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4-Year Review: Simucube 2 Pro – The Pinnacle of Sim Racing

simucube 2 pro direct drive wheelbase

I’ve owned my Simucube 2 Pro for almost 4 years now, and I’ve never felt the need to update my setup with anything else. You’ll have seen lots of photos of my racing simulator dotted around the site, and while other items of kit change constantly, the SC2 Pro is pretty much anchored down. It isn’t going anywhere – and today I’d like to explain why.

My Simucube 2 Pro (with a (911 RSR DDU mounted above)

While I am a Simucube fan, I also own a CSL DD which I must say, holds its own in terms of FFB quality, despite supplying far lower torque levels. I’m not sure that people want to read *yet another* Simucube 2 Pro review, so, I want to start with something a lot of newer sim racers might not realise:

Simucube is an accessible Direct Drive product, even for beginners.

Upon unboxing the Simucube 2 Pro, its robust and compact design commands immediate respect. It’s heavy! Weighing a hefty 11.1 kg, the industrial design makes a clear statement of its professional-grade capabilities.

This device is not just hardware; it’s a dedication to the art of sim racing.

Simucube vs. Other Direct Drive Wheels

In the saturated market for direct drive wheels, the Simucube 2 Pro stands out with its smooth force feedback and very detailed road feel. I like to be reasonably pragmatic about wheelbase choice, at the higher end of the market the differences in hardware are quite negligible, as is the force feedback once properly set up.

It is the setup that most people find a real challenge. Especially if you’re new to direct drive, there’s a high likelihood that you’ll be disappointed with the wheelbase on your first time out. That’s because there are 30 or so individual FFB settings for some wheelbase, and the best profile settings are available, but they’re spread all over the Internet. This makes tuning your wheelbase quite difficult.

Simucube’s calibration software is called “TrueDrive”, and, TrueDrive has a section called Paddock. Paddock is an online community where you can try out profiles from top sim racers (and strong hobbyists alike). You can search by software, category and more – I most often use Dan Suzuki’s FFB profile.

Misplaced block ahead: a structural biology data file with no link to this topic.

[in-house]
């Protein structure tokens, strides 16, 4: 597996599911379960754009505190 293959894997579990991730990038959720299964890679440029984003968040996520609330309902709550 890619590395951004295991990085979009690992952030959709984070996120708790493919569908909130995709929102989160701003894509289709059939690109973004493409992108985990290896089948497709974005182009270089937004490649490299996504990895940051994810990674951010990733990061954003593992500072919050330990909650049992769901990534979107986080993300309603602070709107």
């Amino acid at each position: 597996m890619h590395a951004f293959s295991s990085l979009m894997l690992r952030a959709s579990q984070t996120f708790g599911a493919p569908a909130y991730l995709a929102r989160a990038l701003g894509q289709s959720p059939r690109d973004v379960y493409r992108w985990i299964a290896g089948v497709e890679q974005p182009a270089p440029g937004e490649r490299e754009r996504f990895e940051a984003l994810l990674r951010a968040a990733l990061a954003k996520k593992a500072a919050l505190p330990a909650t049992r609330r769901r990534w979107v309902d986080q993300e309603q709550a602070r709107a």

Simucube's Truedrive Paddock is superior - share (or use) profiles with other drivers
Simucube’s Truedrive Paddock is superior – share (or use) profiles with other drivers

Paddock is evidence of a strong emphasis on community. As we know, Community is a real advantage for the Simucube 2 Pro – individual members are helpful and especially supportive of new users. The Granite Devices forum and support channels provide invaluable resources for optimising FFB

If, as a beginner, you think that Simucube is too much of a step from a lower-priced belt or gear drive wheel or, that Simucube is not for beginners, you might be surprised!

How to Install: Simucube 2 Pro

The SC2 Pro, Sport, Ultimate and Mige 130 Motors all have a universal, front fitment. That means you need a front mounting bracket, designed to fit directly to your aluminium profile chassis.

It’s easy to know what to buy: look for the “front mount” option when you’re buying your cockpit.

Quality is so important.

That’s why a front mounting bracket like this one from Sim-Lab is the best choice. It’s a solid lump of metal, and definitely won’t flex! If you’re a Sim Lab GT1 owner, or otherwise have a flat mounting plate, “wheeldeck” for a wheelbase on your rig, then you need a particular design of bracket.